A chyron is a small caption or text that appears on the bottom of a television or video screen, typically used to identify the individuals or subjects that are currently on screen or to provide additional information about the content being shown.

Chyron is also used as a name of software that is used to create, edit and playout these captions.

Examples of common uses of chyrons include displaying the names of news anchors and guests during interviews, identifying locations during newscasts, and providing translations during foreign-language programming.

To write a chyron, one must be familiar with the software used to create it, and should consider factors such as font, size, and color to ensure that the chyron is legible and visually appealing.

What Is A Chyron?

A Chyron is a device used in television and video production to superimpose text over a video image.

It is typically used to display the names of people being interviewed, the title of a segment or program, or other information related to the video.

Chyron can also be used to create lower thirds, which are graphics that appear at the bottom of the screen and provide information such as the name and title of a person being interviewed or the location of a story.

Chyron is also the company that first developed this technology and it’s now a brand name.

Chyron Examples

A chyron is a caption or title superimposed over the lower part of a television or video image, typically used to identify the person speaking or to provide additional information about the scene or content being shown. Examples of chyron text include:

The name and title of a news anchor or reporter on a news program

The location and date of a live event, such as a sports game or political rally

The title or topic of a segment or segment series, such as “Breaking News” or “Weather Update”

The Twitter handle or social media account of a guest or commentator appearing on a show

The ticker or scrolling text providing stock prices, weather updates, or other information at the bottom of the screen

Chyrons can also include graphic elements like logos, pictures, and background colors.

Chyron Overlays Explained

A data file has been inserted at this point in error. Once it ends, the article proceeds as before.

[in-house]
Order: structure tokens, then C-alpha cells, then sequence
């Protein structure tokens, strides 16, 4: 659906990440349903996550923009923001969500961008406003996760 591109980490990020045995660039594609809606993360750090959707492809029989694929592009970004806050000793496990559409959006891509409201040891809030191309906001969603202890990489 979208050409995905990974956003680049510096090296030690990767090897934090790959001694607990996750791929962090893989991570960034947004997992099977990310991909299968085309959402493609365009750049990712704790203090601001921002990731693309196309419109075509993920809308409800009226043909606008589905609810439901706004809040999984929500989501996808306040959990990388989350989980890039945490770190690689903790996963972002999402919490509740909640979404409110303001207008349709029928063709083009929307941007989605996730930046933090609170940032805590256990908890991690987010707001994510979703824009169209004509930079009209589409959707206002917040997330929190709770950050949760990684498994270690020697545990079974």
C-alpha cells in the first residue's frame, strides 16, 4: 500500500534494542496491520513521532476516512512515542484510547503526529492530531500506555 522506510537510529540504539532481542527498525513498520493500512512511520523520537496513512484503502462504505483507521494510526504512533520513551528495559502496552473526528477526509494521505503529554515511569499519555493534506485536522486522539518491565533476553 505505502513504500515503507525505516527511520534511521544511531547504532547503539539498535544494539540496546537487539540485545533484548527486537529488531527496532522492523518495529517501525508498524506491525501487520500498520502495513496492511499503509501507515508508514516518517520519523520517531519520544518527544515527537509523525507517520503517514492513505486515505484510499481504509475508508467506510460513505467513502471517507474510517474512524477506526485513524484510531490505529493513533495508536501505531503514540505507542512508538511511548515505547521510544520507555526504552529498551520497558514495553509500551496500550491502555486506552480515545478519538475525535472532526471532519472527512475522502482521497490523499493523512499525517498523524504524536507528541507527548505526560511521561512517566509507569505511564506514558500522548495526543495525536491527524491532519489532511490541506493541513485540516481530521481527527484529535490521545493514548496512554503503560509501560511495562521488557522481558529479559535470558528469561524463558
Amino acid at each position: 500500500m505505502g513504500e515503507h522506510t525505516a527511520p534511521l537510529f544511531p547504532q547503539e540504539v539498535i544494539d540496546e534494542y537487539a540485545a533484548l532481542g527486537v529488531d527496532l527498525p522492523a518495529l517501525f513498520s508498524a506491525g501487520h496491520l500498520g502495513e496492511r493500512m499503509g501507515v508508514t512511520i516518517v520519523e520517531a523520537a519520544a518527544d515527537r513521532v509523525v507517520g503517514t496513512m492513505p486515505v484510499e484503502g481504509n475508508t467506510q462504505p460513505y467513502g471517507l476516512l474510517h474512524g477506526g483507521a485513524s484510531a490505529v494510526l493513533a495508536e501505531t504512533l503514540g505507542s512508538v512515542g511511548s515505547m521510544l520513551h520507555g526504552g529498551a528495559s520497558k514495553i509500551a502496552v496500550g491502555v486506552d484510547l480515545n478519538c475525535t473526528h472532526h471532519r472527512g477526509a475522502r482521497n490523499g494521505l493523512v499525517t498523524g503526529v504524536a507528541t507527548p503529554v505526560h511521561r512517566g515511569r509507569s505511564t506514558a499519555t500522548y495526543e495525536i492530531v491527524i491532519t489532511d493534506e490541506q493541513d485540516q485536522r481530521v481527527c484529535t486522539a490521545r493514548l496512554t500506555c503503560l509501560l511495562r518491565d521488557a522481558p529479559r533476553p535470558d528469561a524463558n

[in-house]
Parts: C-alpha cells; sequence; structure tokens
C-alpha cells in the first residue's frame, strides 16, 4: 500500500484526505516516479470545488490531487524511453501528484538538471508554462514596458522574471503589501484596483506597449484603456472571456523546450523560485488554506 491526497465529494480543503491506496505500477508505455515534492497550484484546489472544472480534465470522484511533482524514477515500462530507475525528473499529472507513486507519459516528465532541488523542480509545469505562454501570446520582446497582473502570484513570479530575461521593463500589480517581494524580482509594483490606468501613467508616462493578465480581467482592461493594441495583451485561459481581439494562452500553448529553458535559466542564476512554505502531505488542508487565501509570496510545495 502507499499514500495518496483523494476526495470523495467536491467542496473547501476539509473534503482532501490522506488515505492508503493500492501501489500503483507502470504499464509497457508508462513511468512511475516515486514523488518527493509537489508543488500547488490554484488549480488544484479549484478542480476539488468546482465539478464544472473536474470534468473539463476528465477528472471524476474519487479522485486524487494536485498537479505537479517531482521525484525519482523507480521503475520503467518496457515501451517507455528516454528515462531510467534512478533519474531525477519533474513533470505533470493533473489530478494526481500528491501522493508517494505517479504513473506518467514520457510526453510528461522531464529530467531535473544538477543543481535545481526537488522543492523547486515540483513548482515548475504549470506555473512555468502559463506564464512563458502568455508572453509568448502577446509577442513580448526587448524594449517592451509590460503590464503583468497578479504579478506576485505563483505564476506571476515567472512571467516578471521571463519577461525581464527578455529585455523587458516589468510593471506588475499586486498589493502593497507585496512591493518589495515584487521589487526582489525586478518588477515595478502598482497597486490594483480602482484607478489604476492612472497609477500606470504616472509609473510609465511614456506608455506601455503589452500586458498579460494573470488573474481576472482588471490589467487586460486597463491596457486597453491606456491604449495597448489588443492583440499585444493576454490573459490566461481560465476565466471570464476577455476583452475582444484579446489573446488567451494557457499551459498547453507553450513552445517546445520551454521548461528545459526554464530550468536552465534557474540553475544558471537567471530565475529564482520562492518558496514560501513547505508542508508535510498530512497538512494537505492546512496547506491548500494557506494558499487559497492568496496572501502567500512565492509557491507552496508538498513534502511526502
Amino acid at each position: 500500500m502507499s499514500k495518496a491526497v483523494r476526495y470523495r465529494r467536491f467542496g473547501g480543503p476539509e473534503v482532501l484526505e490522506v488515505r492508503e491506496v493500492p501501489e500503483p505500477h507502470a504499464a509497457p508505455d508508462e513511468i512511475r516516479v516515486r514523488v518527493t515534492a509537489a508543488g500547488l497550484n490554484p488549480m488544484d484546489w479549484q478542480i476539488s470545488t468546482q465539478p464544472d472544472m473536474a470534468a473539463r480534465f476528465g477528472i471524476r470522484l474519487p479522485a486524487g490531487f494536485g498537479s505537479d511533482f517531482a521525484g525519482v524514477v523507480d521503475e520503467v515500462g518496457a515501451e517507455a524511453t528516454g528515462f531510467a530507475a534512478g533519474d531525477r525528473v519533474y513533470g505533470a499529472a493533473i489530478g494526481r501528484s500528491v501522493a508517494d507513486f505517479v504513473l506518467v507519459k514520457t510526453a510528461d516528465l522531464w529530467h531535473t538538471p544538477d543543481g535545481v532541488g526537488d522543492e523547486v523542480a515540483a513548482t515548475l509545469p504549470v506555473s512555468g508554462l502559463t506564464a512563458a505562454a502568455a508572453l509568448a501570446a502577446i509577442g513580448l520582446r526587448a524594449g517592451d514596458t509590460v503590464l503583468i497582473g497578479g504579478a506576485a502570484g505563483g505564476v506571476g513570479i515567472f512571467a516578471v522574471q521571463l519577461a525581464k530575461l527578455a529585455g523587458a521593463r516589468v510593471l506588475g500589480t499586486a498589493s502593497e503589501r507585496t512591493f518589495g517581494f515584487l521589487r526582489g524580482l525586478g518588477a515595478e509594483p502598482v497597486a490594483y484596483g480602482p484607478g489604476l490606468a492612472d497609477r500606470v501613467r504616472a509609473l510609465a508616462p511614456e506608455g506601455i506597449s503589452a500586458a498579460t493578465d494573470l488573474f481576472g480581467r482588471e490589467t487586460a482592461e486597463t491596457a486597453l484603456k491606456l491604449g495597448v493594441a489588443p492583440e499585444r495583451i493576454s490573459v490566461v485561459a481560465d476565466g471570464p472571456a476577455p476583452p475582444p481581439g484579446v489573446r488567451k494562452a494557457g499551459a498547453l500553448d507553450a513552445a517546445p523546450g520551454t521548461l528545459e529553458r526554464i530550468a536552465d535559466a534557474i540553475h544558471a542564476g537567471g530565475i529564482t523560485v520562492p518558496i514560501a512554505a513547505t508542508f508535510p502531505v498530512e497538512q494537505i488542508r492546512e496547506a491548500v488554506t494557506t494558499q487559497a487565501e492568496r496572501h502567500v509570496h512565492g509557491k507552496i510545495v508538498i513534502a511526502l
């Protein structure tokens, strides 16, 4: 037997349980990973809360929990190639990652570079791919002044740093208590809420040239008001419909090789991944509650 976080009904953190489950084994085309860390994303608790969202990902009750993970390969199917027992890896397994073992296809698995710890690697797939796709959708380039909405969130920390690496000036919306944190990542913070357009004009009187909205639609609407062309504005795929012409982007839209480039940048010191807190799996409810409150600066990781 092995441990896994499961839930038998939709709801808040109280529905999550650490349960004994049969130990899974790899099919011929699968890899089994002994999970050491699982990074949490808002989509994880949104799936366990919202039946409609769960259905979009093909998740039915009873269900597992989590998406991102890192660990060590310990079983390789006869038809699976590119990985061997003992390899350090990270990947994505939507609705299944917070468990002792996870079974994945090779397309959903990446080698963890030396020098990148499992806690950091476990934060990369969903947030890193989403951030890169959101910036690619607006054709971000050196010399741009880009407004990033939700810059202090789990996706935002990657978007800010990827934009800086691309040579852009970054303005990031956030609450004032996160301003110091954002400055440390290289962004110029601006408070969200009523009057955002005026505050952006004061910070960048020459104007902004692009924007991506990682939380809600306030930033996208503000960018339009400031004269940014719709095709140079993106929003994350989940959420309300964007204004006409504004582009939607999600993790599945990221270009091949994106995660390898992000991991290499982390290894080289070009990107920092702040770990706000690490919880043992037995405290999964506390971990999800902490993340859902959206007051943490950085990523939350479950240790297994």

A chyron overlay is a feature that allows for the insertion of a chyron on top of a live video feed. This can be used to add captions, titles, or other information to the video in real-time.


Chyron overlays are typically controlled by a separate operator who uses specialized software to create and place the chyron on the video

. The operator can control the size, position, font, and color of the chyron, and can also update the text or graphic elements as needed.

Chyron overlays are commonly used in live news broadcasts, sports events, and other live programming.

They can also be used in recorded video content, such as adding captions to a video podcast or creating a title sequence for a video production.

Some advanced Chyron overlays also allow for integration with external data sources like RSS feeds, social media platforms, and live data feeds for stock prices, sports scores, or weather updates.

This makes it possible to display real-time information on the screen automatically

Overall, Chyron overlays provide a powerful tool for adding context and information to live video content, and can be an essential element of professional video production.

What Do Chyrons Look Like?

Chyrons typically have a simple and clean design to make them easy to read and understand quickly.

They often include text and graphics, and may include additional information like date, time, location and name of the person speaking on the video.

Chyrons are usually placed in a specific area of the video frame, such as the lower third or the upper third of the screen, in order to not interfere with the main content of the video.

They may be semi-transparent or use a colored background to make the text more visible against the video content.

The font size and style is usually chosen to be easily readable on a variety of screens and at a distance.

The text color is usually chosen to be highly contrasting with the background and other colors on the screen to improve readability.

Some examples of what a chyron may look like:

A news chyron might include the name of the anchor and the news channel’s logo in the upper left corner, and the headline of the story in the center of the screen.